Cohn, a registered Democrat, emerged as a trusted aide to the president and was in contention to succeed former Federal Reserve Chair Janet Yellen, a role that ultimately went to current Fed chief Jerome Powell in November 2017.
But Cohn faced skepticism from more conservative members of the administration, who rebuked his support for free-trade policies and supposedly “globalist” economic outlook.
Cohn, who is Jewish, publicly broke with Trump in August 2017 over the president’s response to to the deadly white supremacist rally in Charlottesville, Va., and he resigned from the administration in March 2018 amid disagreement with Trump’s tariff policies.
The former investment banking executive has offered occasional criticism of the administration since leaving government service, but he has not issued a full-throated repudiation of Trump’s presidency in the way some former high-ranking officials have.
Cohn previously expressed hesitancy to support Trump’s reelection bid in January, telling CBS News in an interview that while he did not “have any intention not to vote for the president,” he was “leaving the door open.”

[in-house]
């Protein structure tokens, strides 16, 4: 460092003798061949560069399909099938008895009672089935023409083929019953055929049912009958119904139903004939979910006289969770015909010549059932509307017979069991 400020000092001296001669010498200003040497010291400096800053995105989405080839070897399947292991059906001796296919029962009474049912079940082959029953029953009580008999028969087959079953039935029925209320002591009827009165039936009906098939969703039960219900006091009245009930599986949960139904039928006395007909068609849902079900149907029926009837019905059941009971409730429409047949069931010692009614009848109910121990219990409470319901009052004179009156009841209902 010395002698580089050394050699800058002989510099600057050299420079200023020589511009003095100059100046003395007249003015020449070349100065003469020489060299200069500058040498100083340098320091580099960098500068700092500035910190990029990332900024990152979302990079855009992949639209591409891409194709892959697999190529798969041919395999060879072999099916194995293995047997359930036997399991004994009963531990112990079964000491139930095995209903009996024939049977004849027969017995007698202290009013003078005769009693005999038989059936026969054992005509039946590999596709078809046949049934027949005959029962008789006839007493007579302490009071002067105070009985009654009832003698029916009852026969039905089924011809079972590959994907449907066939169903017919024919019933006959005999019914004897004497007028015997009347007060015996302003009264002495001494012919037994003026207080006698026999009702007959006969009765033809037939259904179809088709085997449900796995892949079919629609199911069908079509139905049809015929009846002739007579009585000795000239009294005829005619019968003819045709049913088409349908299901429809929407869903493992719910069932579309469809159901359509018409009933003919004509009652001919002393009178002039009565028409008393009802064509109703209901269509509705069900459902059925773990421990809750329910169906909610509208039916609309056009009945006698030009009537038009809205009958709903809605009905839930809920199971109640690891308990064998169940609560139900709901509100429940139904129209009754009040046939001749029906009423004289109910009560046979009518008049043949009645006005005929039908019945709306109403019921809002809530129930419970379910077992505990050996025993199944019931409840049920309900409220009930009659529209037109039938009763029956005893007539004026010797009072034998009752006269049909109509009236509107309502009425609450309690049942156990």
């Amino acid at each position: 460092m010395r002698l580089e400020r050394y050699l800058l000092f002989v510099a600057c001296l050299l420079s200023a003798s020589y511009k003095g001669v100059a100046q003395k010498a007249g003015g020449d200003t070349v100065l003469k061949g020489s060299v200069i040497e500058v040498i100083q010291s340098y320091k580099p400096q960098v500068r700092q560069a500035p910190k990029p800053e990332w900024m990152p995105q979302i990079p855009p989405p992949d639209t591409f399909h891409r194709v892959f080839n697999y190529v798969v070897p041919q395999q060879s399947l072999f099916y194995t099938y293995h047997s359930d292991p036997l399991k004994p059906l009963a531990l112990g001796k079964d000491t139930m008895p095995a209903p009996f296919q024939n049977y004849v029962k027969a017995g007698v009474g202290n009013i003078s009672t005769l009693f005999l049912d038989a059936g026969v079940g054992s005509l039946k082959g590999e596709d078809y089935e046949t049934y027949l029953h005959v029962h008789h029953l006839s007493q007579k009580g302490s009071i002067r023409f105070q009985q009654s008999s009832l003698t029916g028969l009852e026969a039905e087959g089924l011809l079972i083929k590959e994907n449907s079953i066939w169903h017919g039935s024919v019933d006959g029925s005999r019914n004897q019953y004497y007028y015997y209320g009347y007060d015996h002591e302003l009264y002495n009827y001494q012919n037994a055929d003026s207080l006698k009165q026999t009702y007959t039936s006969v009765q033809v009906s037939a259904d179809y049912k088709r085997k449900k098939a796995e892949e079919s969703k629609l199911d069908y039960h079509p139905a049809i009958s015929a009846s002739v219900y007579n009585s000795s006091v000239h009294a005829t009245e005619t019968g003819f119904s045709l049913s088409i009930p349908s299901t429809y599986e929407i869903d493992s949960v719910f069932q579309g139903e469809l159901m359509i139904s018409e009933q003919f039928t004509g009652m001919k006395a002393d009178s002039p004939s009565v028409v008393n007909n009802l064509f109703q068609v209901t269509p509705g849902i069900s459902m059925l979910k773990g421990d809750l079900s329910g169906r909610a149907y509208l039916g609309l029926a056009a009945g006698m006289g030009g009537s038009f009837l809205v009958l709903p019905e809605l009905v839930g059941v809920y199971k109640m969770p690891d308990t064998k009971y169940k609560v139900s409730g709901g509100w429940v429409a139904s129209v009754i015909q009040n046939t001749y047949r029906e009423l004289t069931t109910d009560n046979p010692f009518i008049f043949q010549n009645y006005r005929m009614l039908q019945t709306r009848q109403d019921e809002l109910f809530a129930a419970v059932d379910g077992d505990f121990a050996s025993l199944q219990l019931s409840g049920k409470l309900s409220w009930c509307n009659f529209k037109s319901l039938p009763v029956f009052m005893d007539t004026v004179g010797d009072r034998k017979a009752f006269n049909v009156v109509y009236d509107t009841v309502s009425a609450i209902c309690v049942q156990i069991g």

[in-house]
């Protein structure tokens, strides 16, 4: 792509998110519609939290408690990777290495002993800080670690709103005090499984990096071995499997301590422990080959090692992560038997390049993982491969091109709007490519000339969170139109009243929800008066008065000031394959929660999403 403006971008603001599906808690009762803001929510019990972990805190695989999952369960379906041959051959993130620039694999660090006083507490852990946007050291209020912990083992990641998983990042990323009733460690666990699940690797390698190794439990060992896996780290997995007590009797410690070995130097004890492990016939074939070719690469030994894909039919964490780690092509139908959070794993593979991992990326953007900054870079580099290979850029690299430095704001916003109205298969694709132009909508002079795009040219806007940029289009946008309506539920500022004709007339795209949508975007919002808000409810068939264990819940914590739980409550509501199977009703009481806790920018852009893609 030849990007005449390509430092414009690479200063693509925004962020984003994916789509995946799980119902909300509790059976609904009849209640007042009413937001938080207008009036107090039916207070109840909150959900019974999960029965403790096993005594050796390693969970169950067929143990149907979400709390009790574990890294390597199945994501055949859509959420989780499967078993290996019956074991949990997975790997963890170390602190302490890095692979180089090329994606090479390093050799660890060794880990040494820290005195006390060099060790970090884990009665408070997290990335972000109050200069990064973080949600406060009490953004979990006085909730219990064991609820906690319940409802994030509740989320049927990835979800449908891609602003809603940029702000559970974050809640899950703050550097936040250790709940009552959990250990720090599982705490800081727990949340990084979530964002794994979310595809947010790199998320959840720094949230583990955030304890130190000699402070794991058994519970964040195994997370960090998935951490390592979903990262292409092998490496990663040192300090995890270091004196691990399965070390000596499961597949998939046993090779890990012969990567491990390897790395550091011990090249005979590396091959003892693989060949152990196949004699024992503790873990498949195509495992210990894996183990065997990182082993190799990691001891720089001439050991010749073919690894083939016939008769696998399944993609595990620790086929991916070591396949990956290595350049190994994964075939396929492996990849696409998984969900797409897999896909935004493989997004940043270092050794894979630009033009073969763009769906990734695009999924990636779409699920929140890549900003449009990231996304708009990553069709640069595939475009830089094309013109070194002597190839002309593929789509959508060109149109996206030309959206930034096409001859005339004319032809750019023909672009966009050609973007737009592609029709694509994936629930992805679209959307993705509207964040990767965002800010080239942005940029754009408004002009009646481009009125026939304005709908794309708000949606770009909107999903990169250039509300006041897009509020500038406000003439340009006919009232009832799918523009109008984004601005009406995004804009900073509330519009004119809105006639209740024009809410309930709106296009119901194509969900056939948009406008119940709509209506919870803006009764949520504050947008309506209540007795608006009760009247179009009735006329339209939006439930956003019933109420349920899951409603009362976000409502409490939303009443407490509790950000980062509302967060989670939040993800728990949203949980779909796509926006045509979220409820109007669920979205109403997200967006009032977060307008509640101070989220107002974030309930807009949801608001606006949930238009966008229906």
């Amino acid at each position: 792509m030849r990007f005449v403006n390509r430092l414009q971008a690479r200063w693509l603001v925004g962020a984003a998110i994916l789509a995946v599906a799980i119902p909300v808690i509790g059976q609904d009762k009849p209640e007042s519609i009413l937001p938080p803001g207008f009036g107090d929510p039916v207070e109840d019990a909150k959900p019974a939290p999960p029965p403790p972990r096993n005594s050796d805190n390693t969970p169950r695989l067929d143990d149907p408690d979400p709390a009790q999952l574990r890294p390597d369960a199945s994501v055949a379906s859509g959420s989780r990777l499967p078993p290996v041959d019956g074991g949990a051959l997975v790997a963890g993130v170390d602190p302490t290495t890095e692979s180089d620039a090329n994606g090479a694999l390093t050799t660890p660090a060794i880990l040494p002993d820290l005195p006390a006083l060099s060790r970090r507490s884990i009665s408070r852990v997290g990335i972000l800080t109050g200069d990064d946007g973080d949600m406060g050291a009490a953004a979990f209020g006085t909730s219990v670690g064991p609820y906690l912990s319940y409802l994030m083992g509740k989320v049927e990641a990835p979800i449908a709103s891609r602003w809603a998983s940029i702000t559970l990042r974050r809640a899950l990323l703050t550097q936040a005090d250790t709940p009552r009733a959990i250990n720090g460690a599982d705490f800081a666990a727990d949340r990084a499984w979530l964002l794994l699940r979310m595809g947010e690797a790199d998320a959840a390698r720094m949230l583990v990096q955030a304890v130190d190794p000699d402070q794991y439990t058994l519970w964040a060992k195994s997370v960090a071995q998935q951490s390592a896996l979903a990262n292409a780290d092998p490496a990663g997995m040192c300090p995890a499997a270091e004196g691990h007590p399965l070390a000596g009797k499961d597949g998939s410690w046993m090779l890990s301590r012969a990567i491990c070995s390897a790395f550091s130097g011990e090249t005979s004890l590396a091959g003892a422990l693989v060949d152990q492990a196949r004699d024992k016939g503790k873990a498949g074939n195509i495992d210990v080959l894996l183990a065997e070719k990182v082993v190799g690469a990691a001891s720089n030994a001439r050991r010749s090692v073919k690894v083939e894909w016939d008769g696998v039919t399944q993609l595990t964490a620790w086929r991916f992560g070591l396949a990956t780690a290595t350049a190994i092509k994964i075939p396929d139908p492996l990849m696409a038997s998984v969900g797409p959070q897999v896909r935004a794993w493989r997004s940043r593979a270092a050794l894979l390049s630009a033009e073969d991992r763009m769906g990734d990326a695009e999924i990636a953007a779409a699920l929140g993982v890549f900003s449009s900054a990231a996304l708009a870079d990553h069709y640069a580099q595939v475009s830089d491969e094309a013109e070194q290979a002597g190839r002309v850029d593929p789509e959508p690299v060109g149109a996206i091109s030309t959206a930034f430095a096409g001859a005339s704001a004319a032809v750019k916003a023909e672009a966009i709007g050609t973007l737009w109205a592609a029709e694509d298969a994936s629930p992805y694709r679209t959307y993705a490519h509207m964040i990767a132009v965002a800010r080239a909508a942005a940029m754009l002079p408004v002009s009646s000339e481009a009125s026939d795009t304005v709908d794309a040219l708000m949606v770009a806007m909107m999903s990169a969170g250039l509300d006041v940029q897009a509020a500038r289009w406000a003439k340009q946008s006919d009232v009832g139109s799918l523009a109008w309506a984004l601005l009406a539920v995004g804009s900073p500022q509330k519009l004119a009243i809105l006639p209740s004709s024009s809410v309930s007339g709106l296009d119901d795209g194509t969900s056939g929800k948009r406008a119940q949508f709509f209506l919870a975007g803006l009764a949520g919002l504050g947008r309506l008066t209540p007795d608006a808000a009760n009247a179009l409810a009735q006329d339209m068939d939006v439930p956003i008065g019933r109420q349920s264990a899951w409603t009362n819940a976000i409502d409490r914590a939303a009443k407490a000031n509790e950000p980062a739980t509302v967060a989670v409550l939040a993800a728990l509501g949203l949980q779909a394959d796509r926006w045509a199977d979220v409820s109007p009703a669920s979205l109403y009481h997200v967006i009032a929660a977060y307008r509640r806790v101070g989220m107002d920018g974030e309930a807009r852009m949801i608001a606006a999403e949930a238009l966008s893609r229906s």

“I just don’t vote on the economy,” Cohn said. “I vote on a lot of the social issues, as well. So, you know, in many respects, I’ve got to balance both sides of that equation before I figure out who I’m going to vote for.”
On Monday, however, Cohn spoke specifically about economic policy and his concerns regarding the federal deficit as he appeared more open to backing Democratic presidential nominee Joe Biden’s candidacy.
“We have to have a plan to get back to a more normalized fiscal picture, once we normalize and we get back to a normal economy in the United States,” he said. “And I really do want to hear where the two candidates are. Just taxing to spend doesn’t make sense to me. We have to have a plan to get our fiscal house back in order.”